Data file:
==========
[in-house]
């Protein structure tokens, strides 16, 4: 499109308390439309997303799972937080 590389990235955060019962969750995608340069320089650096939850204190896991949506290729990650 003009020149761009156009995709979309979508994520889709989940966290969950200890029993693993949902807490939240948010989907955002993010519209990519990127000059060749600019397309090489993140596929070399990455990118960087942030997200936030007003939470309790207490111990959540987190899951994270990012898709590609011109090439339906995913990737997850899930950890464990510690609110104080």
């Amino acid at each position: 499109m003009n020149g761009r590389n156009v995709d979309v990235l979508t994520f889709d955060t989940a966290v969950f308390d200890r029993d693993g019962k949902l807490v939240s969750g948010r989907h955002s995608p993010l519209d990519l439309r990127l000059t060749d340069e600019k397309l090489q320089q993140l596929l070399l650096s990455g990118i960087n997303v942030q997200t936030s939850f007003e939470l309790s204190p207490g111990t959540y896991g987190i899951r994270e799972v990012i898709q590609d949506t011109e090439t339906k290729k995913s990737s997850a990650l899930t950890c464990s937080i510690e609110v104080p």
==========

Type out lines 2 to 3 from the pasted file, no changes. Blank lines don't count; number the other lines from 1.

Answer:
């Protein structure tokens, strides 16, 4: 499109308390439309997303799972937080 590389990235955060019962969750995608340069320089650096939850204190896991949506290729990650 003009020149761009156009995709979309979508994520889709989940966290969950200890029993693993949902807490939240948010989907955002993010519209990519990127000059060749600019397309090489993140596929070399990455990118960087942030997200936030007003939470309790207490111990959540987190899951994270990012898709590609011109090439339906995913990737997850899930950890464990510690609110104080």
């Amino acid at each position: 499109m003009n020149g761009r590389n156009v995709d979309v990235l979508t994520f889709d955060t989940a966290v969950f308390d200890r029993d693993g019962k949902l807490v939240s969750g948010r989907h955002s995608p993010l519209d990519l439309r990127l000059t060749d340069e600019k397309l090489q320089q993140l596929l070399l650096s990455g990118i960087n997303v942030q997200t936030s939850f007003e939470l309790s204190p207490g111990t959540y896991g987190i899951r994270e799972v990012i898709q590609d949506t011109e090439t339906k290729k995913s990737s997850a990650l899930t950890c464990s937080i510690e609110v104080p």